Youth Engagement Approach has been applied by several countries of the world successfully. The AmeriCorps and Civil Conservation Corps Programs of USA, the People’s Liberation Army of China, the Zivilidienst in Germany, Sherut Leumi in Israel and the Katimavik Program of Canada are living examples of Youth Engagement Programs.

Financial Return on Youth Engagement Approach

Let’s assume that we plan to employ Youth Engagement Approach in the country by engaging only 1% of the total population of Pakistan that are in between the ages of 15-29 in service to others for a period of one year. It means that 1.9 million young people of the total population, that is 190 million will be engaged in service to others. If these 1.9 million young people give only 20 hours per week, we would have 380 million hours available for service on monthly basis. If we multiply these hours on one year that is 52 weeks, we would have almost two billion (1976 million) hours available to address a serious society need. If we count the minimum approximate amount which will be saved by applying Youth Engaging Approach in meeting an important societal need, it will be 114 billion Rupees per annum. I have used the half of the minimum salary range in Pakistan that is Rs. 5,000 to find out the amount to be saved. I believe there is no

Cricket Analogy. Since you are a great admirer of cricket, I would like to illustrate the significance of Youth Engagement Approach with a cricket analogy. As in our national team, there are eleven players that play on ground. If out of eleven, eight players are not allowed to contribute what would be the chances of Pakistan winning against any team in the world. I believe we would have almost nil chance to win against any cricket team in the world. Exactly, this is what is happening with our country. Pakistan is facing unprecedented challenges in all the areas due to the fact that almost 70% of the total population which is under the age of 29 either is not in a position to contribute or not allowed to contribute. Even worse young people in between the ages of 15-29 are being engaged by terrorists groups against us. If we really want to win any war against terrorism, illiteracy, poverty, poor health, etc. we must see Youth Engagement Approach as our top priority. Other policy at the moment in Pakistan which can save this much money per annum. We must see the massive youth population as an economic resource to use in meeting important unmet service needs of the society.

 

Social Return on Youth Engagement Approach

 

Let’s assume that Youth Engagement is made mandatory in the education system of Pakistan. We will be able to mobilize a large number of people for service to the nation. A graduation degree may require the successful completion of 1040 hours of service to others. The service may include such activities as health care (against any serious epidemic like dengue), literacy education, assistance to the disabled, disaster relief, conservation of natural resources, rehabilitation, women empowerment and infrastructure development. Let’s assume that we plan to employ Youth Engagement Approach in the educational system of Pakistan for wiping out illiteracy from Pakistan. Again, we tend to engage only 1% of the total population that are in between the ages of 15-29 and enrolled in any public and private education institution of Pakistan for a period of one year. It means that 1.9 million students will be engaged to educate the uneducated ones. If one student is assigned to teach at-least 50 people in a period of one year, we will be able to achieve 100% literacy rate in Pakistan. Note that only 1% of the population can help us as part of their education to achieve 100% literacy rate in Pakistan.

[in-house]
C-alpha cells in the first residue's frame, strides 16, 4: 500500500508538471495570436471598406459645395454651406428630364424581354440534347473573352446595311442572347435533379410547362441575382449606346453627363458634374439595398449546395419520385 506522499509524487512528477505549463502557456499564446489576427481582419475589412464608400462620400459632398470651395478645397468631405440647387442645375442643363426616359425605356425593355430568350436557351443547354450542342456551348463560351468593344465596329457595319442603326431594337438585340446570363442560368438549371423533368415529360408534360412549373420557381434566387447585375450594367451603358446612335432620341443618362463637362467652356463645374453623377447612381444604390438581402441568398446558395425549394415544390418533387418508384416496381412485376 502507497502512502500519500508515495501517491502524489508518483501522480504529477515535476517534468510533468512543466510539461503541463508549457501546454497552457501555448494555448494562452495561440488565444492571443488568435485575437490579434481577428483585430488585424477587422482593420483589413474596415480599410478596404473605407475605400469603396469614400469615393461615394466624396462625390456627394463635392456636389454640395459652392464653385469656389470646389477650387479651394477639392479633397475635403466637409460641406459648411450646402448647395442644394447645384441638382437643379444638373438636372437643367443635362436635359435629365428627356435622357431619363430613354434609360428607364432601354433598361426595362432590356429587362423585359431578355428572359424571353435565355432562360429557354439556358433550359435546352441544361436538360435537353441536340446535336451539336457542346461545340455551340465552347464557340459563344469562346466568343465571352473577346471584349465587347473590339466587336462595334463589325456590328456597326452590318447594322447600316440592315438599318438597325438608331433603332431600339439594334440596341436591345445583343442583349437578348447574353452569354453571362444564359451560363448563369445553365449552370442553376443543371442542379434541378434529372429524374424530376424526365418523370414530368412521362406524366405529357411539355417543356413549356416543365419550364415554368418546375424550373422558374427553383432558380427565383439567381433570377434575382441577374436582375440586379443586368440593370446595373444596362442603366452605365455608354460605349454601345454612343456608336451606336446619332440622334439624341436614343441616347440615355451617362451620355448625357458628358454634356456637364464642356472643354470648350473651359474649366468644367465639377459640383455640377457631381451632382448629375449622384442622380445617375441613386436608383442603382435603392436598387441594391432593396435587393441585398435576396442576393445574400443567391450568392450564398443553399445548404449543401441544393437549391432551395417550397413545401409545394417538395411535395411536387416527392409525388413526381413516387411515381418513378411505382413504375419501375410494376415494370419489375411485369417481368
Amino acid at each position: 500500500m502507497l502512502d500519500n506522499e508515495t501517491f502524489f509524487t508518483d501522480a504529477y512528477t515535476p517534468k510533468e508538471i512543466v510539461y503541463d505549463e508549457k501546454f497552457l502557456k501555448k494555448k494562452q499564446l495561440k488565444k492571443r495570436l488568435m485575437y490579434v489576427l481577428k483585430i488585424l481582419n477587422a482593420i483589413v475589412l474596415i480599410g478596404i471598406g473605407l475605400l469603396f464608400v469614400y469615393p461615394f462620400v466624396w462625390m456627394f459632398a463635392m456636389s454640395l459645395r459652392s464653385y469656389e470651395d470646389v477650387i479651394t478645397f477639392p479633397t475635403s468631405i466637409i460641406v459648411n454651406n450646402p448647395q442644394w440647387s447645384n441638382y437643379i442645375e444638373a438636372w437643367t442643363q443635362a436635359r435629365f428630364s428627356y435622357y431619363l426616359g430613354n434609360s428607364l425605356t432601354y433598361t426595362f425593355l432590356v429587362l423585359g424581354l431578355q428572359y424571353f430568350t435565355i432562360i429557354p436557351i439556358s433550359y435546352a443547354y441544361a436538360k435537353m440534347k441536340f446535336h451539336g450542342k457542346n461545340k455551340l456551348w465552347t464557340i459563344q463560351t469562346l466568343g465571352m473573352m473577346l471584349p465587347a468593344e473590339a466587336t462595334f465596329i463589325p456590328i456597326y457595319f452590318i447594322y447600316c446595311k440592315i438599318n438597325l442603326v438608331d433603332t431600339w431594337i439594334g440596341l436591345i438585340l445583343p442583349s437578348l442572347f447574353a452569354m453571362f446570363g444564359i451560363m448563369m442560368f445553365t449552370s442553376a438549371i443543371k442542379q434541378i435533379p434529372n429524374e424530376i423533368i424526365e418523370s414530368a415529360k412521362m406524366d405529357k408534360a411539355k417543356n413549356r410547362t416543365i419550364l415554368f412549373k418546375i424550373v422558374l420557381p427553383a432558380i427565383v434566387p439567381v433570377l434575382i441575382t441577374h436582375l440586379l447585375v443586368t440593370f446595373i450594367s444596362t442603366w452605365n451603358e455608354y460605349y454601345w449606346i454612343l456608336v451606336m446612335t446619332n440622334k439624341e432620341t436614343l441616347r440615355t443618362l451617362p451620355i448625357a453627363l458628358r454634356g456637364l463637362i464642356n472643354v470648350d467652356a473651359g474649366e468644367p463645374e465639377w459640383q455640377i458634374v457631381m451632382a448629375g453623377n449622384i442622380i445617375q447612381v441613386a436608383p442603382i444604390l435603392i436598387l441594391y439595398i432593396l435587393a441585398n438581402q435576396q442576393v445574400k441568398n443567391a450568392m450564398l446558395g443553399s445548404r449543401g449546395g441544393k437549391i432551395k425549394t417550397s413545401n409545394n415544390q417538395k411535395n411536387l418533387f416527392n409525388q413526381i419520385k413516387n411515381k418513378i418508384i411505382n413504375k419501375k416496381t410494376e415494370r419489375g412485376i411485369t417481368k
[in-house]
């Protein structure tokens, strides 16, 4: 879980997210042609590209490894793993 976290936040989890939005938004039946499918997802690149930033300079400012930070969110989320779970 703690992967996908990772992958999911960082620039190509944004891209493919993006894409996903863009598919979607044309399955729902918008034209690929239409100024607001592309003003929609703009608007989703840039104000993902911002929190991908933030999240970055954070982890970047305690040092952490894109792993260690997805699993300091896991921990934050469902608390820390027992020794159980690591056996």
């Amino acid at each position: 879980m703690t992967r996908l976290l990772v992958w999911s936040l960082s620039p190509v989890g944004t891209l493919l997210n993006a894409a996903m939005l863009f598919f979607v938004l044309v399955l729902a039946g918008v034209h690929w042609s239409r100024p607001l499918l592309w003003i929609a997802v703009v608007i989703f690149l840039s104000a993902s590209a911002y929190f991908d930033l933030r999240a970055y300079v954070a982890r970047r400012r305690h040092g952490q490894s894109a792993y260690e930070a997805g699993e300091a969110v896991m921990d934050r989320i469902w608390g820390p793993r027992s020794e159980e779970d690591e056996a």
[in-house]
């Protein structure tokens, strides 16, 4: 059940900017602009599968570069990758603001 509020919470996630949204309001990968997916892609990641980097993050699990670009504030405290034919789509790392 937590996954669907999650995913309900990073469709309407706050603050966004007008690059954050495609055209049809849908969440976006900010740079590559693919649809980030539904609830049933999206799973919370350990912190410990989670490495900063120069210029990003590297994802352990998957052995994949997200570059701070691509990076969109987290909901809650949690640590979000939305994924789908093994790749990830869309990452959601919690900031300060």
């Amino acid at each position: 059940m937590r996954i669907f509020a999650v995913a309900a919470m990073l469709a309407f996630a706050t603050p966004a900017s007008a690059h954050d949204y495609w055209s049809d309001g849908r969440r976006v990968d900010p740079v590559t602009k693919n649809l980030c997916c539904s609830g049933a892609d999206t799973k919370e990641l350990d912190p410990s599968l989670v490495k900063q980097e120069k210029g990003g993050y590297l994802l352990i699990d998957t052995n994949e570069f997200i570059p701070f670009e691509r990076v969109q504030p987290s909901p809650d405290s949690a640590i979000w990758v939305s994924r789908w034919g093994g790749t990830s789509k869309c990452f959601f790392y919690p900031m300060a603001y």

This year public education has received a very good portion of federal and provincial budgets. Does this money support development for all youth? It does for the youth who are lucky enough to attend schools.

We have seen when positive opportunities for engagement are not found by young people in their environment, young people will get engaged in less healthy and self-destructive activities. Young people will always make their mark one way or another.

If we think that there is no need of engaging the youth of Pakistan in service to others than we must see the number of youth already involved by the terrorist groups in disservice to Pakistan. The unprecedented increase in youth-led terrorism incidents is a wake-up call for us. No matter how many promising policies and programs the current federal government or provincial governments develop if young people are no included in the execution of those programs in an organized and structured manner, they would suffer.

Key Questions about Youth Engagement

1. What youth engagement approaches exist in the field?

2. What should be the Youth Engagement Policy characteristics?

3. How can be Youth Engagement financed and sustained?

4. What are the key benefits of Youth Engagement to youth and the society?

Youth Engagement Approaches

1. Service Learning is an approach to engage students in solving social and community problems as a part of their academic studies.

2. Youth Service is an approach to engage youth in colleges and universities in providing service that will benefit their communities.

3. Youth Social Entrepreneurship is an approach for engaging both in-school and out-of-school youth

(uneducated, educated, skilled or unskilled) in designing and implementing innovative and sustainable social change projects.

4. Youth Philanthropy is an approach to engage well-to-do and educated youth to contribute to community development.